MP Charlie Angus on Indigenous equality, NDP leadership
Young people get ‘what reconciliation means in a way that politicians don’t’
Young people understand the issues facing Canada's Indigenous communities and want to be part of the change, Timmins-James Bay MP Charlie Angus says.
The politician is in Waterloo region this week talking to students from elementary school to university about Indigenous equality and the issues he raises in his book, Children of the Broken Treaty: Canada's Lost Promise and One Girl's Dream.
- AUDIO: MP Charlie Angus on Indigenous issues, possible NDP leadership run
- Indigenous leaders give Trudeau government failing grade on delivering promises
- Health Canada having trouble finding First Nations kids to help because of 'broken' system
He received letters from students at Kitchener's Queensmount Public School. One little girl named Madeline thanked him for "inspiring many children and adults to stop being just bystanders and take action with the Attawapiskat school crisis. You helped get Canadians to protest, donate and stand up for the rights of our children."
I am excited to speak with students at Queensmount Public School Waterloo They wrote beautiful letters about <a href="https://twitter.com/hashtag/Shannensdream?src=hash">#Shannensdream</a> Check this one <a href="https://t.co/iyO5O0ojDI">pic.twitter.com/iyO5O0ojDI</a>—@CharlieAngusNDP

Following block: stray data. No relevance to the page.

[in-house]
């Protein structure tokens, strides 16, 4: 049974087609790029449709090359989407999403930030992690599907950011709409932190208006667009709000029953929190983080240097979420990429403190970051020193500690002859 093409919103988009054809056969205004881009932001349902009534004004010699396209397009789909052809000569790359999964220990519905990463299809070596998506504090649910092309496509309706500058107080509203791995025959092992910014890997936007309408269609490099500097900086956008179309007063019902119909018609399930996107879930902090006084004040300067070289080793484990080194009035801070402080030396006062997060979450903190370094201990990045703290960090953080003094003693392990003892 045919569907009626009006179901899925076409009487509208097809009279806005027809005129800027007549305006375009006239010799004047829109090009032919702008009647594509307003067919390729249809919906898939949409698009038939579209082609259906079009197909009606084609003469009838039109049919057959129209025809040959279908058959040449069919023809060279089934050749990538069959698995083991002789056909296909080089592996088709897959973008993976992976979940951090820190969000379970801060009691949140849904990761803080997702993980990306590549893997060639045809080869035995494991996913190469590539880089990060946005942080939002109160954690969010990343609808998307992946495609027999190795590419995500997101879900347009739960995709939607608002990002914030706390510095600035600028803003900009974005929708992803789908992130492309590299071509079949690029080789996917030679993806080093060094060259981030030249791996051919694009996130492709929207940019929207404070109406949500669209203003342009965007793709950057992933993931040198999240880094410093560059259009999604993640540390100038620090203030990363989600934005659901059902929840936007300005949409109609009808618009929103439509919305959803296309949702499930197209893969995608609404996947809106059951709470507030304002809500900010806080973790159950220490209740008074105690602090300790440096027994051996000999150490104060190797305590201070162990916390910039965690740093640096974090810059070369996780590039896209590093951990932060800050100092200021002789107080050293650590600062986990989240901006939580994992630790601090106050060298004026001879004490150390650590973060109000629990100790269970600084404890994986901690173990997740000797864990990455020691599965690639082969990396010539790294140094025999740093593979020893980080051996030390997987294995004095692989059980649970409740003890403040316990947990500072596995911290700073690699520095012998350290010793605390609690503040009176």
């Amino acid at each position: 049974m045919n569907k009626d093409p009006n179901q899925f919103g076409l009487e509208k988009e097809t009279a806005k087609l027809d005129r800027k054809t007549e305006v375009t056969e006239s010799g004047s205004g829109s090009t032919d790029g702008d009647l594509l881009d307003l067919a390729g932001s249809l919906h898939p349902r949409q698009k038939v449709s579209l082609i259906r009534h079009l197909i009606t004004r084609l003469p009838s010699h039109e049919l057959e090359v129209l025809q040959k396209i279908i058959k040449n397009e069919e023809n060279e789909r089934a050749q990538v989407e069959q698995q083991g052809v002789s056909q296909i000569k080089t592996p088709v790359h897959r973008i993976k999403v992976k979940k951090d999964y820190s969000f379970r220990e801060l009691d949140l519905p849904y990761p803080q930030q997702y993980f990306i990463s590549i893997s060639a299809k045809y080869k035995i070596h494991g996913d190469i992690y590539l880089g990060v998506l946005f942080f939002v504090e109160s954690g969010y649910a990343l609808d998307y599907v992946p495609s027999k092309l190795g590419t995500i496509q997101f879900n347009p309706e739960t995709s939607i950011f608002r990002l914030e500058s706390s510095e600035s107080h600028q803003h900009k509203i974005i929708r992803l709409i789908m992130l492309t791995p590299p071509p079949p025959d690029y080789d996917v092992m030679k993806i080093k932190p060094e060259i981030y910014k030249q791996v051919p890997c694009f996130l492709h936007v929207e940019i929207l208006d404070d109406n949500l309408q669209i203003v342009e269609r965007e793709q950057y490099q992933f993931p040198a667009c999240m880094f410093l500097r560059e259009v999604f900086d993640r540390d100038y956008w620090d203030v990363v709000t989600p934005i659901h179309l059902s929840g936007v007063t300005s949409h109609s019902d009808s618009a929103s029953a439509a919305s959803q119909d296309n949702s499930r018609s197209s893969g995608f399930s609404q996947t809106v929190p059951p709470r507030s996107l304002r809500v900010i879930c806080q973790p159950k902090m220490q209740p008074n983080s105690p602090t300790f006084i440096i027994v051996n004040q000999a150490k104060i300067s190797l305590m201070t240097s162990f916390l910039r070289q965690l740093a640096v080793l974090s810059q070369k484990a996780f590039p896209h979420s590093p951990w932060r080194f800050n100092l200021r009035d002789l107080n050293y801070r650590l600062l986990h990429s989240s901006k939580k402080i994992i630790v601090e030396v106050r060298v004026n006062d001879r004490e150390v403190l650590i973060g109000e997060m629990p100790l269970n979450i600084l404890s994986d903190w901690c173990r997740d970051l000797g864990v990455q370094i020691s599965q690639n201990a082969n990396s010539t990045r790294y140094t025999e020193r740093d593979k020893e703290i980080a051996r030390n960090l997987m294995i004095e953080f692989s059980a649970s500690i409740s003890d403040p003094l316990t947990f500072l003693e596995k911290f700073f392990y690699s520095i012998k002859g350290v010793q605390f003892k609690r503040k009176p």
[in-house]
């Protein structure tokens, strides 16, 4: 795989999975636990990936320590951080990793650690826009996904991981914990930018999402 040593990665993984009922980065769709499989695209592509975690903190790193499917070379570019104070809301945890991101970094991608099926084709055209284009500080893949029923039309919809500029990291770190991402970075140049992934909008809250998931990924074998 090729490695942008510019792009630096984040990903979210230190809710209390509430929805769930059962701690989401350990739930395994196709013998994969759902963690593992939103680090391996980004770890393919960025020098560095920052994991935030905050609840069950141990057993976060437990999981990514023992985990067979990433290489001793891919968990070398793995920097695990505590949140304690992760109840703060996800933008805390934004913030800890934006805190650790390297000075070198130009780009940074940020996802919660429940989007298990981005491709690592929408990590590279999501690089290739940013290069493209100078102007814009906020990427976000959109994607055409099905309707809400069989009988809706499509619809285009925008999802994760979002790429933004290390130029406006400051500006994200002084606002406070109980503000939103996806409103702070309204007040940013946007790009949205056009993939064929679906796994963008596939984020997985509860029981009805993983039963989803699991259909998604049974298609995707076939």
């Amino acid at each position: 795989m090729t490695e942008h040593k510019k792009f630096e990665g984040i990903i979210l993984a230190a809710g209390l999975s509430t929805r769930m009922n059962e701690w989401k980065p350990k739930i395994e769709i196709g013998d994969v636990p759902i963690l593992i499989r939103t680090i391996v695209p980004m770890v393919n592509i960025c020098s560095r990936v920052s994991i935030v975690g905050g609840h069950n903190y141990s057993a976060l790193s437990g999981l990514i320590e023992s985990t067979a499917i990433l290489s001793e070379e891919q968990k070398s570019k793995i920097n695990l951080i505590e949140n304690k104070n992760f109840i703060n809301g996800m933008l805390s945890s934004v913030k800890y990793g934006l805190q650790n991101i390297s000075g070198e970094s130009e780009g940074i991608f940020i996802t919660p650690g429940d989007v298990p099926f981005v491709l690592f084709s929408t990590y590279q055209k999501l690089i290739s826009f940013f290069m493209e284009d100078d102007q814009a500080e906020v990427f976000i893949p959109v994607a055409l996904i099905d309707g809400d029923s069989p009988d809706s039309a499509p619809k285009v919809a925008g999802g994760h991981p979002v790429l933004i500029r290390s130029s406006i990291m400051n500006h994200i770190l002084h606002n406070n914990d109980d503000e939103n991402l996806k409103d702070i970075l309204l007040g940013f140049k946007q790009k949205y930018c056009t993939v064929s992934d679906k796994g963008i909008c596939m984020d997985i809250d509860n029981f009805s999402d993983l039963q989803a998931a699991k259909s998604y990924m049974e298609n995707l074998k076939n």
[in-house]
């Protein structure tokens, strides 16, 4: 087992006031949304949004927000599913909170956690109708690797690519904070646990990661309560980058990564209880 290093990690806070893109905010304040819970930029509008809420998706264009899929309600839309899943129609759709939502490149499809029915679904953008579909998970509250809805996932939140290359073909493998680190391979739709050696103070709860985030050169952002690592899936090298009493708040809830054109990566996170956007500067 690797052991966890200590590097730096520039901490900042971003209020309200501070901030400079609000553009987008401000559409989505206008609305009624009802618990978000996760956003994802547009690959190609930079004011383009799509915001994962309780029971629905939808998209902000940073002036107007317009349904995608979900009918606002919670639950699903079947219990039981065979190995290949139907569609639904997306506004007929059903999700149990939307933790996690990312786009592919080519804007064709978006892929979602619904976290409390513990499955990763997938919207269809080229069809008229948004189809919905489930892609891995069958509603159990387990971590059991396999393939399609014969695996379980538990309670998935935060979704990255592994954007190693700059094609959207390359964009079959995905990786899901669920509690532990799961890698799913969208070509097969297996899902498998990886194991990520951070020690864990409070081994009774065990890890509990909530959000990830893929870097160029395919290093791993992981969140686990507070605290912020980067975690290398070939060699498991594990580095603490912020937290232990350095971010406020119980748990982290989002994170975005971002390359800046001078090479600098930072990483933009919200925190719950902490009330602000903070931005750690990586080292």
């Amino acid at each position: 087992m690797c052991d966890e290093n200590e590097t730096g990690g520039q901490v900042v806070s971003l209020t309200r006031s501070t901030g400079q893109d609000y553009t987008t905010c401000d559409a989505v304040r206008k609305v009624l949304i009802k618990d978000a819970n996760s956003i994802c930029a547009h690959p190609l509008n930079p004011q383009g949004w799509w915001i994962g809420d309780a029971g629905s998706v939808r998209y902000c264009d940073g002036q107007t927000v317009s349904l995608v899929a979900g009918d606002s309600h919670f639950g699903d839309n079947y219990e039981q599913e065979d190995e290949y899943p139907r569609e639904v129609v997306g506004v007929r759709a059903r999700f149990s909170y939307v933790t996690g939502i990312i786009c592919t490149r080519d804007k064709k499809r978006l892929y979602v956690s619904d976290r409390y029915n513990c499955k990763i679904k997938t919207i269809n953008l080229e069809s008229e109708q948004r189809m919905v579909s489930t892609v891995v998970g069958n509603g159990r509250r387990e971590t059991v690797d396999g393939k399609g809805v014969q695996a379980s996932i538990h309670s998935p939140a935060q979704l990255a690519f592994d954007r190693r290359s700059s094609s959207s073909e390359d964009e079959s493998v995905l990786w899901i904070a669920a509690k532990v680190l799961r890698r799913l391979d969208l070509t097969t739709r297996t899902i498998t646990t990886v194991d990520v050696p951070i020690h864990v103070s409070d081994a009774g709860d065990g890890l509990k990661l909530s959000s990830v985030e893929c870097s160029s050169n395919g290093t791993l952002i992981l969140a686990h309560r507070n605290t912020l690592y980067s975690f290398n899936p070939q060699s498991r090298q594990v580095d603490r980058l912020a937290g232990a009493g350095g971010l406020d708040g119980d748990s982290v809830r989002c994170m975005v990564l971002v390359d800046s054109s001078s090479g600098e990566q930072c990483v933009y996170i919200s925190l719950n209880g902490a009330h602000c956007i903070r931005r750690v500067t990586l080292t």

"I was so blown away by those letters and I wanted to go meet with them and talk with them," Angus told Craig Norris, host of The Morning Edition, during an interview Thursday.
"That's really, to me, what's been a powerful movement in Canada – how young people, they get this issue, they get the issue of what reconciliation means in a way that politicians don't."
'Communities full of drive and vigour'
As a white man, Angus said he has to balance advocating for the Indigenous communities in his riding without going too far.
His job is to listen to concerns, then speak out about injustice from federal and provincial governments.
- 'You're seeing how callous they are': Ottawa spent a fraction of promised money on First Nations health
- Wapekeka First Nation asked for suicide-prevention funds months before deaths of 2 girls
"On the issues of cultural identity, on the issues of where the indigenous communities are going, I can participate, but I am not that voice," he said.
What is important for him is to remind Canadians the people living in these communities have much to offer the country.
"These are not hopeless communities. These are communities full of drive and vigour and young people who will transform the world," he said.
The students at Queensmount Public School in Kitchener are committed to First Nation child equity. They support <a href="https://twitter.com/hashtag/shannensdream?src=hash">#shannensdream</a> <a href="https://t.co/3pq1OtjJ0u">pic.twitter.com/3pq1OtjJ0u</a>—@CharlieAngusNDP
Mulling leadership bid
The NDP will be choosing a new leader by this October, with the race officially set to begin July 2.
"We are in a really important time in our history," Angus said.
"We really need a clear, coherent, moral voice that's not afraid to stand up for what a vision of a better Canada looks like."
So, is Charlie Angus that voice?
He said he wants to hear from people and he's considering his options, but nothing is certain yet.
"If I have a mandate to move forward, I'll do it," Angus said. "I would say, stay tuned."
Listen to the whole interview: